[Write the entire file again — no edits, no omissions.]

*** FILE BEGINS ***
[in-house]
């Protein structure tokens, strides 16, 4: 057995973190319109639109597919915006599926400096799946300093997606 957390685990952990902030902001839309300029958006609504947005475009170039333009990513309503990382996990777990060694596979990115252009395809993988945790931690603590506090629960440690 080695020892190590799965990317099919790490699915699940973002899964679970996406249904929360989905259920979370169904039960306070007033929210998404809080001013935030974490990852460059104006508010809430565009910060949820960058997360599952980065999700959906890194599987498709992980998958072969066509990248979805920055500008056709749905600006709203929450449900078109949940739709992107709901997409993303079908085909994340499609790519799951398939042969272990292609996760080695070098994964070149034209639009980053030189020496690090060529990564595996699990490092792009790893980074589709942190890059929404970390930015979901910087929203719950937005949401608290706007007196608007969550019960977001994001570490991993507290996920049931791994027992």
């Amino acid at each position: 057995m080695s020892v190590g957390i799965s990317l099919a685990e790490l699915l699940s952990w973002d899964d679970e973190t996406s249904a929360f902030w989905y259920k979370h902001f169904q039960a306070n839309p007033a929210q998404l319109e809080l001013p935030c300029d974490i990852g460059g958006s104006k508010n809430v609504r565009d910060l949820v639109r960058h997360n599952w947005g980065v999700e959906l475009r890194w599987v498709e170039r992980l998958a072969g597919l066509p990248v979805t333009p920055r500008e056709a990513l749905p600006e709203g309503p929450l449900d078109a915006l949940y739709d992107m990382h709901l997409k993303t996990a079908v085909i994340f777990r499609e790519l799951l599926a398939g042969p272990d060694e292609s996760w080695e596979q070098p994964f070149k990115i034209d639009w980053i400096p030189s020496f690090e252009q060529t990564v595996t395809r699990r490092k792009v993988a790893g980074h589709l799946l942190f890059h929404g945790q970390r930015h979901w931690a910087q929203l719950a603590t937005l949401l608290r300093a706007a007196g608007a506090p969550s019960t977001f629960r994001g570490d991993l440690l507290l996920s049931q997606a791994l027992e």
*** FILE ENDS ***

[in-house]
């Protein structure tokens, strides 16, 4: 057995973190319109639109597919915006599926400096799946300093997606 957390685990952990902030902001839309300029958006609504947005475009170039333009990513309503990382996990777990060694596979990115252009395809993988945790931690603590506090629960440690 080695020892190590799965990317099919790490699915699940973002899964679970996406249904929360989905259920979370169904039960306070007033929210998404809080001013935030974490990852460059104006508010809430565009910060949820960058997360599952980065999700959906890194599987498709992980998958072969066509990248979805920055500008056709749905600006709203929450449900078109949940739709992107709901997409993303079908085909994340499609790519799951398939042969272990292609996760080695070098994964070149034209639009980053030189020496690090060529990564595996699990490092792009790893980074589709942190890059929404970390930015979901910087929203719950937005949401608290706007007196608007969550019960977001994001570490991993507290996920049931791994027992």
């Amino acid at each position: 057995m080695s020892v190590g957390i799965s990317l099919a685990e790490l699915l699940s952990w973002d899964d679970e973190t996406s249904a929360f902030w989905y259920k979370h902001f169904q039960a306070n839309p007033a929210q998404l319109e809080l001013p935030c300029d974490i990852g460059g958006s104006k508010n809430v609504r565009d910060l949820v639109r960058h997360n599952w947005g980065v999700e959906l475009r890194w599987v498709e170039r992980l998958a072969g597919l066509p990248v979805t333009p920055r500008e056709a990513l749905p600006e709203g309503p929450l449900d078109a915006l949940y739709d992107m990382h709901l997409k993303t996990a079908v085909i994340f777990r499609e790519l799951l599926a398939g042969p272990d060694e292609s996760w080695e596979q070098p994964f070149k990115i034209d639009w980053i400096p030189s020496f690090e252009q060529t990564v595996t395809r699990r490092k792009v993988a790893g980074h589709l799946l942190f890059h929404g945790q970390r930015h979901w931690a910087q929203l719950a603590t937005l949401l608290r300093a706007a007196g608007a506090p969550s019960t977001f629960r994001g570490d991993l440690l507290l996920s049931q997606a791994l027992e």